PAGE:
Since Ryan left his full-time office job in February of this year, it’s been really nice having more free time to spend together and with his awesome family. This Spring, we’ve taken time away from working on the bus to enjoy ourselves and do things like go fishing & swimming, take long bike rides through the local countryside, see live music & attend local events, indulge in video game marathons, and play ridiculously long/fun games of Settlers of Catan. Ryan’s also taken time to work on personal programming projects, while I spent quite a bit of time setting up a photography business.

4. Licenses

In Texas, the class of driver’s license required to operate your vehicle is determined by the Gross Vehicle Weight Rating (GVWR), type of vehicle, and number of passengers it carries. Of the three criteria, the GVWR is the most important factor for determining license requirements for RVers. Based on our GVWR, we had to upgrade our licenses from regular class C’s to class B’s before we could start traveling.

To do so, we each had to study the TX Commercial Drivers’ License Manual, complete a written test, and then take a road test in our bus. Unfortunately, we each had to wait three weeks from the dates of our written tests to take our road tests because of  DPS scheduling limitations. We used the lag time to hone our bus-driving skills, and I’m happy to report we’ve each passed our road tests. That’s right, we’re both class B drivers now!

(More on drivers’ licenses in another post.)


So, back to the original question, “when do you guys hit the road?“. The answer is SOON!

At present, we’re planning to hit the road on June 16th (pending the successful installation of our AC, of course). Our current plan is to head west and spend July in northern New Mexico before heading north to Colorado in August.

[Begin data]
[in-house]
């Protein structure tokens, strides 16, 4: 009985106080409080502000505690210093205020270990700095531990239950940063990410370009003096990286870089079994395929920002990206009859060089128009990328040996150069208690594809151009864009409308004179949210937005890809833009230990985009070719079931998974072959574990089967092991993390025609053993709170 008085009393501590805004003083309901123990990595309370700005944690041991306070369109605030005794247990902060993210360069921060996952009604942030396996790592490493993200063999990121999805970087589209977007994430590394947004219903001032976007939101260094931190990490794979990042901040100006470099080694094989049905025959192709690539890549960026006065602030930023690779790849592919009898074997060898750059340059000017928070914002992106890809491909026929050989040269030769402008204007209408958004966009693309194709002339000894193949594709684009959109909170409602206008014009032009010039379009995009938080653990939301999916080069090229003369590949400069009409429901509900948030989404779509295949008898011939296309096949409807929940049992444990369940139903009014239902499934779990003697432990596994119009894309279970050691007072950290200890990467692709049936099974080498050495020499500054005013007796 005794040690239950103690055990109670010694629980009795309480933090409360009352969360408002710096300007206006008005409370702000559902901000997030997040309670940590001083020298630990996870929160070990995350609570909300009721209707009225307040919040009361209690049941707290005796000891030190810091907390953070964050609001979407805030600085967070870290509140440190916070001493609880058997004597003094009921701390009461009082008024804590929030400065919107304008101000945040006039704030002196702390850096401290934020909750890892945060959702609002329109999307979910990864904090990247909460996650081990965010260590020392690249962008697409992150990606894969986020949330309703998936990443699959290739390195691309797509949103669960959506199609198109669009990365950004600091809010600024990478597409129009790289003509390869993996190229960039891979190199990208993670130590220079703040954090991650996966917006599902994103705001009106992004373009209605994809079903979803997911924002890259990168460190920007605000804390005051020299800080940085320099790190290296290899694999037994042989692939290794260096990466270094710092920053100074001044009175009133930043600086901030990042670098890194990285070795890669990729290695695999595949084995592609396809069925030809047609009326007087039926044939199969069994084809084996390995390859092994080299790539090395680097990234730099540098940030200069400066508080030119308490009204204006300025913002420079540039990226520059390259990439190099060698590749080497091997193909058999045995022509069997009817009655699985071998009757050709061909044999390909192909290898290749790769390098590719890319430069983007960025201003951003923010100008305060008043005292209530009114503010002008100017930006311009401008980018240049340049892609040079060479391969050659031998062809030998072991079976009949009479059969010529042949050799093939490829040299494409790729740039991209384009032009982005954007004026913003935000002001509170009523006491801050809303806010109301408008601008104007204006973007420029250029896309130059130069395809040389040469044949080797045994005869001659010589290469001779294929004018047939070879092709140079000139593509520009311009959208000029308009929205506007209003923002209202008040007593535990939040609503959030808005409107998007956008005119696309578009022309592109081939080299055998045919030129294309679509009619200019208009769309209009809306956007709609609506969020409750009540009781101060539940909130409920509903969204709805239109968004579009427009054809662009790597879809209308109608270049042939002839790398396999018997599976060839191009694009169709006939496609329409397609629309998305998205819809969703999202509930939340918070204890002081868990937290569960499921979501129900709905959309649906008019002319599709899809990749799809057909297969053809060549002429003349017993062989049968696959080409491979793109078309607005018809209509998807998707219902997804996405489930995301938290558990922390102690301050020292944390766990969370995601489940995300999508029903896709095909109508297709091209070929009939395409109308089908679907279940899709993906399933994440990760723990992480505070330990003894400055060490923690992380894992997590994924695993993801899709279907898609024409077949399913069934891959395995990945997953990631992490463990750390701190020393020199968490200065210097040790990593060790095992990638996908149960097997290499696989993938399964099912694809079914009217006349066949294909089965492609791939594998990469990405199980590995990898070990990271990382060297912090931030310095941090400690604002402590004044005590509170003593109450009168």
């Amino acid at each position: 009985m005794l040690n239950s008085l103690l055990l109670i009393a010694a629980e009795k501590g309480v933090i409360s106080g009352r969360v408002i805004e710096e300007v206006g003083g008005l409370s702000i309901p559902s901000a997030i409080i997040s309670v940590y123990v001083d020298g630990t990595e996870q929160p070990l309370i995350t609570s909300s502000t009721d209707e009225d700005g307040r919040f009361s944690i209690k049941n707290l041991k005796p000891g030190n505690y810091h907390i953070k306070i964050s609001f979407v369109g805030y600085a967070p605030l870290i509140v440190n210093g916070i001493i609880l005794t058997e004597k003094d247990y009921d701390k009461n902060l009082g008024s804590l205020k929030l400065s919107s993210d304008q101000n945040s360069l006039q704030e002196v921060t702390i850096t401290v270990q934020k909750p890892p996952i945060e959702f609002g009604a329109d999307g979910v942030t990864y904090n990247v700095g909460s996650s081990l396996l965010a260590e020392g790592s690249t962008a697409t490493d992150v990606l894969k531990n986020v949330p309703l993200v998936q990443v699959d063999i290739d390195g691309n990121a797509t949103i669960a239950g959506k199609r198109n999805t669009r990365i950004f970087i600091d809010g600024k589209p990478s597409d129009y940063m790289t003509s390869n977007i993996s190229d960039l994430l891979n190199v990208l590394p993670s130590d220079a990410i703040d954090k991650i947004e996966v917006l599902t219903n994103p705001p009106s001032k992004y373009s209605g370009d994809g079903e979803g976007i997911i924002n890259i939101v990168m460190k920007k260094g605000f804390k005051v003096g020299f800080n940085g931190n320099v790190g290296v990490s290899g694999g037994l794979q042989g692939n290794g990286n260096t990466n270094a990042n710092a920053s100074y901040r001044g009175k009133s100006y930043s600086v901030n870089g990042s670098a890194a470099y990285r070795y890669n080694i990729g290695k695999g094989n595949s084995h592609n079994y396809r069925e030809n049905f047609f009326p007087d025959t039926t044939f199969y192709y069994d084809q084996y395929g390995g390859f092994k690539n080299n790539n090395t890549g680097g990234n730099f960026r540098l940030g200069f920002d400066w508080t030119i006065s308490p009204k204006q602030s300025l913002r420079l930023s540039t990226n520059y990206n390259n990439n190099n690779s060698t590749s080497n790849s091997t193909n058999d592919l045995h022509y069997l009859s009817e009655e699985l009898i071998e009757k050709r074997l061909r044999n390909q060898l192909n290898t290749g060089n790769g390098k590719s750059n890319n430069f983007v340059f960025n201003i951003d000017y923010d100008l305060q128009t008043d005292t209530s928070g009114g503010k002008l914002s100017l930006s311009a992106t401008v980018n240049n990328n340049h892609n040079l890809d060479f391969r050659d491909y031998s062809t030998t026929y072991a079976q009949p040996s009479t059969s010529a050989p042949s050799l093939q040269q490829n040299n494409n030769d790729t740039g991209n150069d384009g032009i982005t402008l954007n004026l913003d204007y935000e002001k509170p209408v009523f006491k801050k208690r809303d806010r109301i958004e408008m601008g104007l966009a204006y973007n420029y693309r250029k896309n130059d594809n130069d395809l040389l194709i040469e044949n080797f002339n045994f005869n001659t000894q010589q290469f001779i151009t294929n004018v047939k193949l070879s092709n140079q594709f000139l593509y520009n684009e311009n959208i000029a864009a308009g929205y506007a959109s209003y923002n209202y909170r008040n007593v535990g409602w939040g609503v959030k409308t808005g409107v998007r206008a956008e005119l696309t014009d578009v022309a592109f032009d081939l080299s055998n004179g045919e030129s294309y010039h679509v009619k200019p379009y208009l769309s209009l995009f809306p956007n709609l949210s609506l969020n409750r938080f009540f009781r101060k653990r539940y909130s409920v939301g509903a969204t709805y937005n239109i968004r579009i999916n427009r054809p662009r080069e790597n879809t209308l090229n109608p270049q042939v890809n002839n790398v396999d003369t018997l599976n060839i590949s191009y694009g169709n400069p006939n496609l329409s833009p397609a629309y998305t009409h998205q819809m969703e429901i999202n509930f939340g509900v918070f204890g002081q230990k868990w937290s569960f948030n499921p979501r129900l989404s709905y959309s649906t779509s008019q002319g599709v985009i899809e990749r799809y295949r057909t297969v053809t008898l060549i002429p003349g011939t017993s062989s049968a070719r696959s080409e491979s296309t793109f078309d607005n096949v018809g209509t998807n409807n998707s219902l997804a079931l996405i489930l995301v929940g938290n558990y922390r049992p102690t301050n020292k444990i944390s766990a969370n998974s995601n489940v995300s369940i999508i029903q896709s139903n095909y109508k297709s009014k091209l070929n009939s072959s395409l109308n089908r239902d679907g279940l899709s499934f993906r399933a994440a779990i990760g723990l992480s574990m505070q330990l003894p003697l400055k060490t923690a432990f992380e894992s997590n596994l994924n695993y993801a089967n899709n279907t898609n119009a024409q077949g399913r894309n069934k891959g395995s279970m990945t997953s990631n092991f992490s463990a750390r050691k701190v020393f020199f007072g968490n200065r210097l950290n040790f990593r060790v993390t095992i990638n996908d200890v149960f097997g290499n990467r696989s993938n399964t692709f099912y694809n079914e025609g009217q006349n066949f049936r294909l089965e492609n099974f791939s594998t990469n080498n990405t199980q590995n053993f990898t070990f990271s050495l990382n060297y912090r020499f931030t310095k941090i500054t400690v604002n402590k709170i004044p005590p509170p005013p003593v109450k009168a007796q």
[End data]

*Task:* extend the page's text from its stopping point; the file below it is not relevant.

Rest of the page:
BLOG READERS: Have a question for us? We’re happy to answer it in the comments section below.

4 thoughts on “Why We Haven’t Left Yet

  1. Bryan says:

    How did you attach your roof rack/deck to the roof of your bus? I will be building a deck on my skoolie and I’m looking for ideas to mount it without going to crazy with it.


    • Justine says:

      Hi Bryan, thanks for reading the blog. Our deck build is fairly simple – it’s essentially just a platform with the vertical supports that are cut at an angle to match the curvature of the roof. The supports are made out of 2×4’s reinforced with metal braces for additional stability and strength. We mounted our deck using heavy-duty, self-tapping steel screws and sealed all of the screw-holes with waterproof silicon to prevent leaks. Once finished, we applied a waterproof sealant to the wooden structure. Good luck with your build!


Leave a Comment:

Fill in your details below or click an icon to log in:

WordPress.com Logo

You are commenting using your WordPress.com account. Log Out /  Change )

Facebook photo

You are commenting using your Facebook account. Log Out /  Change )

Connecting to %s

This site uses Akismet to reduce spam. Learn how your comment data is processed.